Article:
Evidence of the Muslims` eagerness to harness every available source of water power is provided by their use of tidal mills in the tenth century in the Basra area where there were mills that were operated by the ebb-tide. Tidal mills did not appear in Europe until about a century after this.
Water power was also used in Islam for other industrial purposes. In the year 751 the industry of paper-making was established in the city of Samarqand. The paper was made from linen, flax or hemp rags. Soon afterwards paper mills on the pattern of those in Samarqand were erected in Baghdad and spread until they reached Muslim Spain. The raw materials in these mills were prepared by pounding them with water-powered trip-hammers. Writing about the year 1044, al-Biruni tells us that gold ores were pulverized by this method "as is the case in Samarqand with the pounding of flax for paper". Water power was also used in the Muslim world for fulling cloth, sawing timber and processing sugarcane. It is yet to be established to what extent industrial milling in Europe was influenced by Muslim practices. A likely area of transfer is the Iberian Peninsula, where the Christians took over, in working order, many Muslim installations, including the paper mills at Jativa.
The expression `fine technology`, embraces a whole range of devices and machines, with a multiplicity of purposes: water clocks, fountains, toys and automata and astronomical instruments What they have in common is the considerable degree of engineering skill required for their manufacture, and the use of delicate mechanisms and sensitive control systems. Many of the ideas employed in the construction of ingenious devices were useful in the later development of mechanical technology.
The tradition of pre-Islamic fine technology continued uninterrupted under Islam and was developed to a higher degree of sophistication. Monumental water clocks in Syria and Mesopotamia continued to be installed in public places. The Abbasid Caliphs were interested in clocks and ingenious devices. The story of the clock that was presented by Harun al-Rashid (786-809), to Charlemagne in 807 AD is well known
The Evolution from Water to Mechanical Clocks
The technology of clock- making was transferred to Muslim Spain. About the year 1050 AD, al-Zarqali constructed a large water clock on the banks of the Tagus at Toledo in Spain. The clock was still in operation when the Christians occupied Toledo in 1085 AD.
A manuscript describing Andalusian monumental clocks was written in the eleventh century by Ibn Khalaf al-Muradi. Most of his devices were water clocks, but the first five were large automata machines that incorporated several significant features. Each of them, for example, was driven by a full-size water wheel, a method that was employed in China at the same period to drive a very large monumental water clock. The text mentions both segmental and epicyclical gears. (In segmental gears one of a pair of meshing gear-wheels has teeth on only part of its perimeter; the mechanism permits intermittent transmission of power). The illustrations clearly show gear-trains incorporating both these types of gearing. This is extremely important: we have met simple gears in mills and water-raising machines, but this is the first known case of complex gears used to transmit high torque. It is also the earliest record we have of segmental and epicyclical gears. In Europe, sophisticated gears for transmitting high torque first appeared in the astronomical clock completed by Giovanni de Dondi about AD 1365.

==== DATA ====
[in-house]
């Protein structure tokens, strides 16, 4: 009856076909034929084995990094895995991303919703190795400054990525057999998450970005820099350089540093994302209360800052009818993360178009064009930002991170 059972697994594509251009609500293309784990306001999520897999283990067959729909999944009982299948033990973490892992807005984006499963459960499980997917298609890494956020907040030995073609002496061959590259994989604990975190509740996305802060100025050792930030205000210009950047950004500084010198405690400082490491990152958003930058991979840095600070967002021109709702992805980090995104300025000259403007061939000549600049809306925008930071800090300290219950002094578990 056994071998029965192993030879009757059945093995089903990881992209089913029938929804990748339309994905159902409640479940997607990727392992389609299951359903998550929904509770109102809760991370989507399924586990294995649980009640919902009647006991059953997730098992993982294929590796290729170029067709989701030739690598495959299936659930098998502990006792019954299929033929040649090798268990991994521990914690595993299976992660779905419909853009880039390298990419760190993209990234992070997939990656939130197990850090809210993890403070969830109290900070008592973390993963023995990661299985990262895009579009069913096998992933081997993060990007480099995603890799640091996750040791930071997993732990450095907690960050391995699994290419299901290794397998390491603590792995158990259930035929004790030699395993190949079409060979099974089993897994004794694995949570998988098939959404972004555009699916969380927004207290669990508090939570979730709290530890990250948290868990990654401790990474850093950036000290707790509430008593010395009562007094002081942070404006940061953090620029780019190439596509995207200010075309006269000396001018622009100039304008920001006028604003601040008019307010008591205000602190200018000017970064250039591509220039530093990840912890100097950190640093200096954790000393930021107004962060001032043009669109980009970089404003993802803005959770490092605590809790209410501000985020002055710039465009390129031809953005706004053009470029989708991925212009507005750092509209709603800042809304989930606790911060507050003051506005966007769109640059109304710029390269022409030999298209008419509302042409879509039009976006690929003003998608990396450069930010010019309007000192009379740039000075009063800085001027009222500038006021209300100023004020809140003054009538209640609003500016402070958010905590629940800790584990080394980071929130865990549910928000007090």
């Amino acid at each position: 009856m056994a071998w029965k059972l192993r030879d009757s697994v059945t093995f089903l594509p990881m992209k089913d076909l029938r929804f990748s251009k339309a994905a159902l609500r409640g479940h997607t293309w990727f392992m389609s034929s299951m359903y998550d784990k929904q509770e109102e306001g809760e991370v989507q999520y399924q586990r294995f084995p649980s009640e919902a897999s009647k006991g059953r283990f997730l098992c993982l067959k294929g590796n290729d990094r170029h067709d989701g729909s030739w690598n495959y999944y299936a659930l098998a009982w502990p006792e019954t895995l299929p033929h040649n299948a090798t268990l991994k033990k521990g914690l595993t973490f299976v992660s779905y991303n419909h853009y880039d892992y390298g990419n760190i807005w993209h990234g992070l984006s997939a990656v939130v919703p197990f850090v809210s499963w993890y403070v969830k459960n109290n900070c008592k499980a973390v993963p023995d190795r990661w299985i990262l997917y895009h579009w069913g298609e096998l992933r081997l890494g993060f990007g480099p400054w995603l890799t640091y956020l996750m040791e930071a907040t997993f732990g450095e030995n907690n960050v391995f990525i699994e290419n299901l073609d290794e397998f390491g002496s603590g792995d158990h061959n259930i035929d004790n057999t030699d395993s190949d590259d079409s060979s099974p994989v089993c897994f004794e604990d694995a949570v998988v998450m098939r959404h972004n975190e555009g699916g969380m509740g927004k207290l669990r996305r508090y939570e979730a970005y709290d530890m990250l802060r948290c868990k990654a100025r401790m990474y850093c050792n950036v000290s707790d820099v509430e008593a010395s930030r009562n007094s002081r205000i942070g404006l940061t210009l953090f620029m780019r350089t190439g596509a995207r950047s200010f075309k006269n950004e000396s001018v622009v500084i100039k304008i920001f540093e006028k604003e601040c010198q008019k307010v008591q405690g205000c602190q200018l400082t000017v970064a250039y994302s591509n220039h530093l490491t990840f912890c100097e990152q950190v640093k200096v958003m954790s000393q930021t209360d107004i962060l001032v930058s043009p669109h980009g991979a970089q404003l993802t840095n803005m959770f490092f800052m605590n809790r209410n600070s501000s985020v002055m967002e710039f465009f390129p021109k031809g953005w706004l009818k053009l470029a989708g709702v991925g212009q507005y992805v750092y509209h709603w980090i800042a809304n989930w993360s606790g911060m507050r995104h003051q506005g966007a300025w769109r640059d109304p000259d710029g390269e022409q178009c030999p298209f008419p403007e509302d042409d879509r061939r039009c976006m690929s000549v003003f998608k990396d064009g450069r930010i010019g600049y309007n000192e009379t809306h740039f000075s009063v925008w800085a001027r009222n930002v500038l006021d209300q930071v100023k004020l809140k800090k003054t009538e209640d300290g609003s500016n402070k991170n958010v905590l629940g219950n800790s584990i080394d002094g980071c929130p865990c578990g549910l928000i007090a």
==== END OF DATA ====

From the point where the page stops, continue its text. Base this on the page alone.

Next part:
In a Spanish work compiled for Alfonso X in 1277 AD, in which all the chapters are translations or paraphrases of earlier Arabic works we find a description of a clock. It consisted of a large drum made of wood tightly assembled and sealed. The interior of the drum was divided into twelve compartments, with small holes between the compartments through which mercury flowed. Enough mercury was enclosed to fill just half the compartments. The drum was mounted on the same axle as a large wheel powered by a weight-drive wound around the wheel. Also on the axle was a pinion with six teeth that meshed with thirty-six oaken teeth on the rim of an astrolabe dial. The mercury drum and the pinion made a complete revolution in 4 hours and the astrolabe dial made a complete revolution in 24 hours. Clocks incorporating this principle are known to work satisfactorily, since many of them were made in Europe in the seventeenth and eighteenth centuries. This type of timepiece, however, with its effective mercury escapement, had been known in Islam since the eleventh century, at least 200 years before the first appearance of weight-driven clocks in the West.
An important aspect of Islamic fine technology is the tradition of geared astronomical instruments which were described in Arabic literature. The most notable example is the astronomical geared mechanism that was described by al-Biruni and called by him Huqq al-Qamar (Box of the Moon). From al Biruni`s text we understand that these mechanisms were known in Islamic astronomy. A surviving example is the geared calendar dated 1221/2 AD that is part of the collection of the Museum of the History of Science at Oxford.